INDIVIDUAL DIFFERENCE- performers respond differently to the same training. This is due to factors such as the individual’s state of training, the characteristics athletes have inherited from their parents, their personal commitment and their level of physical and mental maturity.
ADAPTION- is the way the body responds to the training programme. The parts of the body that are actively stressed during exercise adapt to those stresses, leading to an increase in performance.
PROGRESSION- the overload imposed on an athlete must be progressive. If a training programme stays at the same intensity for a whole year, adoptions will only be evident at the beginning, after this the body will no longer be overloaded.
REVERSIBILITY- the adaptations that take place as a result of training are all reversible. Adaptations to endurance training can be lost more quickly than it takes to achieve them while strength gains are lost more slowly.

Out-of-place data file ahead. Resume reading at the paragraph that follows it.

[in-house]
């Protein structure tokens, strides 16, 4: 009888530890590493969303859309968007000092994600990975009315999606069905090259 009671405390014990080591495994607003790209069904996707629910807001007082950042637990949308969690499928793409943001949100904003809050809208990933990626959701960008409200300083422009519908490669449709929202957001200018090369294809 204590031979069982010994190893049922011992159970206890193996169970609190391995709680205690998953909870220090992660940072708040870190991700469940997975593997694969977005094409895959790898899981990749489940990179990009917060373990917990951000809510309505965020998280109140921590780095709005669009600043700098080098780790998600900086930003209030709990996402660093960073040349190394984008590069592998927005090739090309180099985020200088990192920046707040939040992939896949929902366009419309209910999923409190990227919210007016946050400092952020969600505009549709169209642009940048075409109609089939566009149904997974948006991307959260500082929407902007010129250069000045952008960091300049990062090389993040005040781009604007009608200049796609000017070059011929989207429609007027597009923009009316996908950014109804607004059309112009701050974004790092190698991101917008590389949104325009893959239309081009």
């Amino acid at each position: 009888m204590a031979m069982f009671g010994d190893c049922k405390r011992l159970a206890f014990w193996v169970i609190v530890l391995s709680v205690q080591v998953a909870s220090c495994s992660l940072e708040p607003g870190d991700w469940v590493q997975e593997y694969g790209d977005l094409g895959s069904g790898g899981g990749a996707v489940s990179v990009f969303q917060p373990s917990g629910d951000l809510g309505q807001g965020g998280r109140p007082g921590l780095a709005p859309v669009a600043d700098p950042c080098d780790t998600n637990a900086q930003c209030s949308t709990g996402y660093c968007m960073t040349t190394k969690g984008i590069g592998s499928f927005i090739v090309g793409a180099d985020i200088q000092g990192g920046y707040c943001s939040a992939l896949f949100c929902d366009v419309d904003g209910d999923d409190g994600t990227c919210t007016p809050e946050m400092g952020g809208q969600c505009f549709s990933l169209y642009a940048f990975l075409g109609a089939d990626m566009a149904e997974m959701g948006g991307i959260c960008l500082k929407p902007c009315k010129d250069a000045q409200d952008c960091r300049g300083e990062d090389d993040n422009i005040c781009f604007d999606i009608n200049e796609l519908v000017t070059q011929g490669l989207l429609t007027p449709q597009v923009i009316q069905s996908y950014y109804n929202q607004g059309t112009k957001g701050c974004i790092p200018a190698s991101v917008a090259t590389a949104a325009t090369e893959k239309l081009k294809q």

SPECIFICITY- Is the least Complex training principal. In order for a training programme to be effective it must be specific for the sport and position of the performer.
RECOVERY- Is one of the most overlooked principles of training. It is during the recovery sessions that the adaptations to training take place. Recovery sessions may not necessarily mean complete rest. Periods of lower intensity activity will allow the body to adapt without increasing the stress place on it. This period are excellent opportunity for work on technique and tactics.
VARIATION- If training programmes are repetitious, athletes can soon become bored and lose their motivation.
INTENSITY- Is also very important. You must force the body to increase its strength. The most effective way to overload your muscles is to perform one or two sets per exercise, and continue each set until no more repetitions are possible. Challenge yourself!
RECOVERY- once you have overloaded the target muscle group you must then allow for proper recovery and over compensation. This means you must rest long enough to allow recovery.